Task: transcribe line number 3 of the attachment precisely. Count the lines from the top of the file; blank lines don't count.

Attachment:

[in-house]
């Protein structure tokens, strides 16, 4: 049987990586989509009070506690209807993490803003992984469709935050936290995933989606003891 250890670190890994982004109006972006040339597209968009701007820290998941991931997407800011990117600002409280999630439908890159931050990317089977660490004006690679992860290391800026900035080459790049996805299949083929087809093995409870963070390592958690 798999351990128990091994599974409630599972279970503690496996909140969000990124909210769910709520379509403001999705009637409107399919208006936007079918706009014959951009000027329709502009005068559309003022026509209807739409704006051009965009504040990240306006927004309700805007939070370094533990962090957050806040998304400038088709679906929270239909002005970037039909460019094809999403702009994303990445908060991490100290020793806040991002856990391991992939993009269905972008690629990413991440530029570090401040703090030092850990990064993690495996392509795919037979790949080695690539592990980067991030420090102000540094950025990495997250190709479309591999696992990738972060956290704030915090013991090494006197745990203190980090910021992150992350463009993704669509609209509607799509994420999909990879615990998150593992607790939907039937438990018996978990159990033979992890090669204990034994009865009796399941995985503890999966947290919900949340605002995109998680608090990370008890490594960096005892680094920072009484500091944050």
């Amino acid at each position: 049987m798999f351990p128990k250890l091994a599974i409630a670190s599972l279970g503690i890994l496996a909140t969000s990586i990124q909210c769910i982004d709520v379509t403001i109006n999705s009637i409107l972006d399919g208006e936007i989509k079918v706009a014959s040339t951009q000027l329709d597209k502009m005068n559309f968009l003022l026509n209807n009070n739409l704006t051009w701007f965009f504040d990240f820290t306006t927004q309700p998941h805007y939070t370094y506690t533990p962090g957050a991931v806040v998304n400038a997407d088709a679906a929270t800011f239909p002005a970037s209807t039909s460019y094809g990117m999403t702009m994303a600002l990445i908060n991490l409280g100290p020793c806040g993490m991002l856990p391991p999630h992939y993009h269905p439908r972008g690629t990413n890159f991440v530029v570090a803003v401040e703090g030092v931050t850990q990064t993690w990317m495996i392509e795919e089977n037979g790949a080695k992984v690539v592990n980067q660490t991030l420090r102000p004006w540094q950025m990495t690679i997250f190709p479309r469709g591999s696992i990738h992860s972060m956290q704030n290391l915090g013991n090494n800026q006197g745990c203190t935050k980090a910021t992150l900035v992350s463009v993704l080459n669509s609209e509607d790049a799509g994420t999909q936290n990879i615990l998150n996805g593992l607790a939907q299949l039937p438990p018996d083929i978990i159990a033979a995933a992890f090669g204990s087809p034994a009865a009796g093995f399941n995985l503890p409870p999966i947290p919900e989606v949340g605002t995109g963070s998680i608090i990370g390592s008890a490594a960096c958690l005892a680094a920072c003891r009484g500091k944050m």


């Amino acid at each position: 049987m798999f351990p128990k250890l091994a599974i409630a670190s599972l279970g503690i890994l496996a909140t969000s990586i990124q909210c769910i982004d709520v379509t403001i109006n999705s009637i409107l972006d399919g208006e936007i989509k079918v706009a014959s040339t951009q000027l329709d597209k502009m005068n559309f968009l003022l026509n209807n009070n739409l704006t051009w701007f965009f504040d990240f820290t306006t927004q309700p998941h805007y939070t370094y506690t533990p962090g957050a991931v806040v998304n400038a997407d088709a679906a929270t800011f239909p002005a970037s209807t039909s460019y094809g990117m999403t702009m994303a600002l990445i908060n991490l409280g100290p020793c806040g993490m991002l856990p391991p999630h992939y993009h269905p439908r972008g690629t990413n890159f991440v530029v570090a803003v401040e703090g030092v931050t850990q990064t993690w990317m495996i392509e795919e089977n037979g790949a080695k992984v690539v592990n980067q660490t991030l420090r102000p004006w540094q950025m990495t690679i997250f190709p479309r469709g591999s696992i990738h992860s972060m956290q704030n290391l915090g013991n090494n800026q006197g745990c203190t935050k980090a910021t992150l900035v992350s463009v993704l080459n669509s609209e509607d790049a799509g994420t999909q936290n990879i615990l998150n996805g593992l607790a939907q299949l039937p438990p018996d083929i978990i159990a033979a995933a992890f090669g204990s087809p034994a009865a009796g093995f399941n995985l503890p409870p999966i947290p919900e989606v949340g605002t995109g963070s998680i608090i990370g390592s008890a490594a960096c958690l005892a680094a920072c003891r009484g500091k944050m």